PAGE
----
In the United States, about 862,000 people have chronic hepatitis B.6 Asian Americans and African Americans have higher rates of chronic hepatitis B than other U.S. racial and ethnic groups.10 Researchers estimate that about half of the people living with chronic hepatitis B in the United States are Asian Americans and Pacific Islanders.11 Chronic hepatitis B is also more common among people born in other countries than among those born in the United States.7
The hepatitis B vaccine has been available since the 1980s and, in 1991, doctors began recommending that children in the United States receive the hepatitis B vaccine. The annual rate of acute hepatitis B infections went down 88.5 percent between 1982 and 2015.12 In 2017, the annual number of hepatitis B infections rose in some states.13 Experts think the rise was related to increases in injection drug use. Injection drug use increases the risk of hepatitis B infection.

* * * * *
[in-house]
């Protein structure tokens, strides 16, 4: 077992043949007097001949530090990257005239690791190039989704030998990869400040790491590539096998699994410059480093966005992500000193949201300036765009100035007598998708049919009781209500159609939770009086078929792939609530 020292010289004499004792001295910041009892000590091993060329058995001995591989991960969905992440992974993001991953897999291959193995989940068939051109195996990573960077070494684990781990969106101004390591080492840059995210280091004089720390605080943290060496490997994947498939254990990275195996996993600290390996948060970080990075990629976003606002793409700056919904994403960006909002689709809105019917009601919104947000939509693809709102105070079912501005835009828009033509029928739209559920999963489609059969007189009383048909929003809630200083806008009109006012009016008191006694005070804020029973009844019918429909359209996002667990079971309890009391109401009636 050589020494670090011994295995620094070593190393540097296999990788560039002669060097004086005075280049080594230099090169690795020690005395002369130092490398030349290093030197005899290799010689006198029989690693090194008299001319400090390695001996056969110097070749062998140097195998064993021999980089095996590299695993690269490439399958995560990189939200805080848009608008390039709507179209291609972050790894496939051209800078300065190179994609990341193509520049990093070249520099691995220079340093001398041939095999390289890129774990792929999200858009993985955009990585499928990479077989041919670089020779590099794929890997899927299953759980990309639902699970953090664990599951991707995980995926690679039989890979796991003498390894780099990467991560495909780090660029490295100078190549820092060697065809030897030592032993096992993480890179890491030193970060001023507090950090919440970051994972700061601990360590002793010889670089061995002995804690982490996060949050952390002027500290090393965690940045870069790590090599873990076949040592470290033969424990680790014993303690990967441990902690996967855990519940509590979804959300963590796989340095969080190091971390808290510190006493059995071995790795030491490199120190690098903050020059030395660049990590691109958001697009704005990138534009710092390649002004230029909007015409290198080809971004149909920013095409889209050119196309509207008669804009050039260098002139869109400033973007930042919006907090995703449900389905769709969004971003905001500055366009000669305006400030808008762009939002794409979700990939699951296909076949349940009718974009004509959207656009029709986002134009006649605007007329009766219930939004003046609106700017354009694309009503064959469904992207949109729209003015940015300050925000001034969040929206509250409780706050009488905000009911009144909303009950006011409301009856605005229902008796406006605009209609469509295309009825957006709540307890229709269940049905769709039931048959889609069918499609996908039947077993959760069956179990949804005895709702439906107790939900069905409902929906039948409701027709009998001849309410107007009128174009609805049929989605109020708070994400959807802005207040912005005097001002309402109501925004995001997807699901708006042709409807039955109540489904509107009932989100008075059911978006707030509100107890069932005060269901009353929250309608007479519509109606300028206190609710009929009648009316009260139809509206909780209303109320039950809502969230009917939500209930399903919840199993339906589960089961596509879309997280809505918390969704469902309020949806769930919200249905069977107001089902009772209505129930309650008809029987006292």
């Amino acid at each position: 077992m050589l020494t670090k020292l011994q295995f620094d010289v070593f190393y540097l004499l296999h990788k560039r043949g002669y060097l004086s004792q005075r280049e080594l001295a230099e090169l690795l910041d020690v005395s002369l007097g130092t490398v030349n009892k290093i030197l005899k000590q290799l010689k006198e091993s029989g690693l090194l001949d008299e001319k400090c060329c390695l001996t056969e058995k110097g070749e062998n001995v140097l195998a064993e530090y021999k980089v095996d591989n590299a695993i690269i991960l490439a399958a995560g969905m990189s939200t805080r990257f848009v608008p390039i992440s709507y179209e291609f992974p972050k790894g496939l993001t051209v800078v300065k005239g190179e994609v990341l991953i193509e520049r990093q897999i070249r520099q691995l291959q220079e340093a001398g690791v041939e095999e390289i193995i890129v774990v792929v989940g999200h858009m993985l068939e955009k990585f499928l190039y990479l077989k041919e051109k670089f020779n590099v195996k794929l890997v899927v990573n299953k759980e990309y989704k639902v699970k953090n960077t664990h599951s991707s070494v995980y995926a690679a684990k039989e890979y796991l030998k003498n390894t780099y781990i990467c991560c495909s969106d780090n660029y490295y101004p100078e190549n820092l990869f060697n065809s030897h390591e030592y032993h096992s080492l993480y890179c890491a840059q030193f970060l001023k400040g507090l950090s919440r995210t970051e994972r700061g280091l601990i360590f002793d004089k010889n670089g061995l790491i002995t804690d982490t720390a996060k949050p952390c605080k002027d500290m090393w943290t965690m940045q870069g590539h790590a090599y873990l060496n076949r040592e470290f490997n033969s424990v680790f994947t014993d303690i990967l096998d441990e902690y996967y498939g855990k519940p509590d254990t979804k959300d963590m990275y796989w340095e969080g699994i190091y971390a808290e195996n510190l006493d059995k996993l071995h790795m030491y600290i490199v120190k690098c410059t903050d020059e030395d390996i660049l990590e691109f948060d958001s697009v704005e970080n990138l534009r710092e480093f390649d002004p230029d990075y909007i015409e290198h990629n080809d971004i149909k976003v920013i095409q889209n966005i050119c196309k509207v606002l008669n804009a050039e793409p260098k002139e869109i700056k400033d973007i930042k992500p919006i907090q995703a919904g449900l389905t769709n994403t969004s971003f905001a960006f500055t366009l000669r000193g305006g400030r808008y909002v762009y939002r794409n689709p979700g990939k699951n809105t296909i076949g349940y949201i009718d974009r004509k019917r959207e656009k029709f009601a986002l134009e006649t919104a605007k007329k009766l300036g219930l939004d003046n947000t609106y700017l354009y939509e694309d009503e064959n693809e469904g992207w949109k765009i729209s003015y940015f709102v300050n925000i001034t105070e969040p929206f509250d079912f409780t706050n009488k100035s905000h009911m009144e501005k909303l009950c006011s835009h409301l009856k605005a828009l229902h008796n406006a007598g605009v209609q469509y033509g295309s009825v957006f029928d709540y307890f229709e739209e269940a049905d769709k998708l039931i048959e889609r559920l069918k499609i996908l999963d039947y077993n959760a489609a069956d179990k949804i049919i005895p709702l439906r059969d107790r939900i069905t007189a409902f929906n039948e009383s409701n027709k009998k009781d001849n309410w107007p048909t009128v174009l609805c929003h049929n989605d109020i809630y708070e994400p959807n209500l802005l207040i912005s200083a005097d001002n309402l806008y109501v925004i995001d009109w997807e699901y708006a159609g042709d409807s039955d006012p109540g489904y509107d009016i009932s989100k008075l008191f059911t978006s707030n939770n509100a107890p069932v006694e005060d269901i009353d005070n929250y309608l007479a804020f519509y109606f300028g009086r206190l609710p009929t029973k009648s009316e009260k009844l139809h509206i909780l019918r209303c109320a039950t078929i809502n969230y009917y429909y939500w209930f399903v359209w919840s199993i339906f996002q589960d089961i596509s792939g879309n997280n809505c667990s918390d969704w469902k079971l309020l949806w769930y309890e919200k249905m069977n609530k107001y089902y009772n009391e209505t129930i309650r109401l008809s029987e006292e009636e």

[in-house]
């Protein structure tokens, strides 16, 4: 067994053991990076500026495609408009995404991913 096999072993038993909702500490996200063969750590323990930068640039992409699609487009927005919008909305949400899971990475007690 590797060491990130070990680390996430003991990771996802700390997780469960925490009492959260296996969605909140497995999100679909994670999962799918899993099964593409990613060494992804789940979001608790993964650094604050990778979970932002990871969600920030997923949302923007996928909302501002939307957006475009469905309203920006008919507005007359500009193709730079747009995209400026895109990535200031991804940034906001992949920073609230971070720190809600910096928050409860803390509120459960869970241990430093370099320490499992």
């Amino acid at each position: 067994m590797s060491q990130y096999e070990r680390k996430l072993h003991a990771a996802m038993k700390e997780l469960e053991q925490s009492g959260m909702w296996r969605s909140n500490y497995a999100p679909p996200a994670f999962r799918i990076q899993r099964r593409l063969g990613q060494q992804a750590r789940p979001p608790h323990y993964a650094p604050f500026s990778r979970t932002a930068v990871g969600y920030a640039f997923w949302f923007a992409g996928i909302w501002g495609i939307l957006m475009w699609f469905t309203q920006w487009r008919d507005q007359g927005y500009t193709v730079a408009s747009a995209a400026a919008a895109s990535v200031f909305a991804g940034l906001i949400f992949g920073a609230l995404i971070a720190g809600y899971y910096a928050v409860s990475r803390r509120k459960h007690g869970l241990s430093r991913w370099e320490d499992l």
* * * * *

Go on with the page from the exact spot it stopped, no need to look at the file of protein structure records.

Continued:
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What Should You Know About Pregnancy And Hepatitis B
A pregnant woman who has hepatitis B can pass the infection to her baby at delivery. This is true for both vaginal and cesarean deliveries.
You should ask your healthcare provider to test you for hepatitis B when you find out you are pregnant. However, while it is important for you and your healthcare provider to know if you do have hepatitis B, the condition should not affect the way that your pregnancy progresses.